Key management is critical to database encryption. How do you store the passwords (keys) to the encrypted data? If you store this information in the database, then someone can steal the encryption keys using FTP and you have a useless solution. Therefore, unless you are using hardware encryption that stores the algorithms in hardware, you need to consider key management.

The most obvious solution that is used to store keys in a database is to encrypt these keys also using internal software algorithms. In this case, a hacker could steal all your data files and not be able to retrieve the password keys that would allow them to decrypt valuable content.

Another solution to key management is to store the keys on a removable device, such as on a floppy disk. Whenever a user needs to view your database data, the user must first load the keys from the floppy into your encryption key-management system. This solution is obviously not practical for online content, but for credit card and customer information, using a removable device is the safest solution.

The drawback to encrypting your content is twofold. In the first place, database encryption is not simply clicking a button. Encryption needs to be planned in the same way we plan database design. A strategy of what data to encrypt and which users have access to encrypted data will require time to create and implement.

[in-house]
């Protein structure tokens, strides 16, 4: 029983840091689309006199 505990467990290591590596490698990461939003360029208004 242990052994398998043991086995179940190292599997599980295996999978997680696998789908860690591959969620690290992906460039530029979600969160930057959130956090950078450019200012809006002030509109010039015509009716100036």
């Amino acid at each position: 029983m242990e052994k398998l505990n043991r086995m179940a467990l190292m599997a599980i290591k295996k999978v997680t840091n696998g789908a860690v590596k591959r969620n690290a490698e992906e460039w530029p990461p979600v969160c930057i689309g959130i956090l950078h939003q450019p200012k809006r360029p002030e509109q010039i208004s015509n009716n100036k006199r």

The second drawback to encryption is, of course, performance. Whenever a valid user retrieves your content, the data has to be decrypted into its original form. In the case of even a small graphical file, this will take CPU time to decrypt each block of data.

Most encryption algorithms, such as AES (Advanced Encryption Standard), will encrypt data in 16-, 24- and 32-byte increments. So for example, when a valid user requests a sexually explicit graphical image in your database, this image has to be decrypted recursively and quickly during the SQL query that delivers the data to your customer.

More CPU Usage
Encryption will thus increase CPU usage on your database or web server. Yet the good news is that most servers are bound by disk usage, therefore if you have fast multiprocessing machines, the increased overhead for encryption can be minimal.

The biggest slowdown to encryption is poor planning. If you encrypt your primary keys or other fields that users search on, then a user query will become very slow unless you have planned to encrypt the search string before it is evaluated by the SQL statement. Remember, the indexes of your database also will be encrypted since they mirror your data.

One solution around the problems of index encryption is the use of bitmap/hash indexes. With bitmap indexes, the data is decrypted, meaning it is not as safe, yet the data is stored in bitmap format by your database vendor, which is very difficult to translate back into worthwhile data.

Regardless of which encryption solution you chose, you eventually will choose one. In the future, people will laugh at the early business of the 21st century and how valuable data and content was left sitting open on hard drives that were accessible to the Internet.

James Edwards is an independent Oracle software developer. He can be reached at relationalwizard@aol.com.